A temperature sensitive bridge is formed by the thermistor 38 identified as RT, resistor R11, potentiometer R12, resistor R13, R14 and a battery B3 as shown in FIG. 6. Potentiometer R12 permits calibration of the temperature indication on the indicating meter M1. The bridge difference voltage across outputs 116 and 118 is amplified from amplifier Q3 which is sufficient to drive the indicating meter M1. The amplifier gain being established by resistors R15 and R16 while capacitor C3 is used to limit response to any stray alternating voltage. Current is limited to the indicating meter M1 by resistor R17 connected between the output 118 from the amplifier Q3 and terminal 3 on switch S2. Power is supplied to the units by batteries B1 and B2 when the on-off switch S1 is activated which occurs when switch 70, shown in FIG. 1, is moved. Additionally, battery B3 provides power to the temperature sensitive bridge when power switch S1 is activated.
The circuit, as described, provides a device according to the present invention with characteristics important to the success of the device. First, it provides a very high impedance differential amplifier to minimize the effect of differing skin resistance. Additionally, it provides a low pass filter with pass band cutoff of not more than 4.5 hertz to reject any response from ambiient electrical noise or outflow of data waves from the subject. Further, it provides a temperature measuring circuit that is stable over a long period of time with approximately 4° C. meter scale for ease of viewing small changes in body temperature. Low quiescent supply voltage is provided for long battery life and integrated circuitry provides reliability, small size and minimum weight.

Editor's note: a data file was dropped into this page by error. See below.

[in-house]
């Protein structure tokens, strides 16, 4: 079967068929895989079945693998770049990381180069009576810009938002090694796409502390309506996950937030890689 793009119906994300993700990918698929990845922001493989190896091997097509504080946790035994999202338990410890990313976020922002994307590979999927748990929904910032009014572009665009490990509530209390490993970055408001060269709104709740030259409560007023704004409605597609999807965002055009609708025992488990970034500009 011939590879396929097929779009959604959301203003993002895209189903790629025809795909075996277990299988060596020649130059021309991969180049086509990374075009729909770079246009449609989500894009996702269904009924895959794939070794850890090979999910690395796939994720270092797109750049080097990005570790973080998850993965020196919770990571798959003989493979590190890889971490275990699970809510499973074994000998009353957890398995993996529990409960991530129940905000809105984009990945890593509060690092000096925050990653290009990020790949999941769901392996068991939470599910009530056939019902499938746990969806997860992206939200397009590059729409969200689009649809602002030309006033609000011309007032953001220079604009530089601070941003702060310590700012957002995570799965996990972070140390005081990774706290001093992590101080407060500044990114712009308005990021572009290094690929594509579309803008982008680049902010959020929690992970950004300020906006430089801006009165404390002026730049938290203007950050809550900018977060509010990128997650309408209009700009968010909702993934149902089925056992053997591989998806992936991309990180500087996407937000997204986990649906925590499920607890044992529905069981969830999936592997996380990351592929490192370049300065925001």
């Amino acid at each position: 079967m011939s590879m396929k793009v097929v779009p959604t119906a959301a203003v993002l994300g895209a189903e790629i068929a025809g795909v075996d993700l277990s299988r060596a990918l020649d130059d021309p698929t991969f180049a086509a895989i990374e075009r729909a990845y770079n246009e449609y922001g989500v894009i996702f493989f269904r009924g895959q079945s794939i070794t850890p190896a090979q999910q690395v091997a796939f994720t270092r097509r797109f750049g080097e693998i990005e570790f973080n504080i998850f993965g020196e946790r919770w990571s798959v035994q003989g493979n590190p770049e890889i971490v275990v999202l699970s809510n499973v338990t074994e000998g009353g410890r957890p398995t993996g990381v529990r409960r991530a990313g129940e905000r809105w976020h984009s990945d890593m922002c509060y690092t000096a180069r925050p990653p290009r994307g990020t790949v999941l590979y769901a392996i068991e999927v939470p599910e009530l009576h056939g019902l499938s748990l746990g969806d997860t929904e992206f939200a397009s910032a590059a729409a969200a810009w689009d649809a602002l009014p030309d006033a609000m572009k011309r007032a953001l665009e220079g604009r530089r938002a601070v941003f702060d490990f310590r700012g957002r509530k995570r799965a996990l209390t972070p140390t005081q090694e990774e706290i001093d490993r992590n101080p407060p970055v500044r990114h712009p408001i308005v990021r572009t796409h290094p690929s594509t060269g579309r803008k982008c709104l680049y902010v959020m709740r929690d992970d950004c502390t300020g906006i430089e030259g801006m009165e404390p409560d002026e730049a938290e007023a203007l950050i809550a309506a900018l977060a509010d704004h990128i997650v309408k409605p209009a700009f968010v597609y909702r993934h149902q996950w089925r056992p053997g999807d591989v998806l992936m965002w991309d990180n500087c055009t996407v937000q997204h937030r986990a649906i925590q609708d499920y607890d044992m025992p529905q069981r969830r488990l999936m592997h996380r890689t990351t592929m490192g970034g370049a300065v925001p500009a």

Numerous modifications of the subject invention will undoubtedly occur to those skilled in the art; therefore, it should be understood that the spirit and scope of the invention is to be limited solely in light of the appended claims.
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|U.S. Classification||600/549, 374/E13.002, 600/551|
|International Classification||G01K13/00, A61B5/00, A61B10/00|
|Cooperative Classification||A61B10/0012, A61B5/01, G01K13/002, A61B2010/0019, A61B5/6817|
|European Classification||A61B5/01, A61B5/68B2B1D, G01K13/00B, A61B10/00D|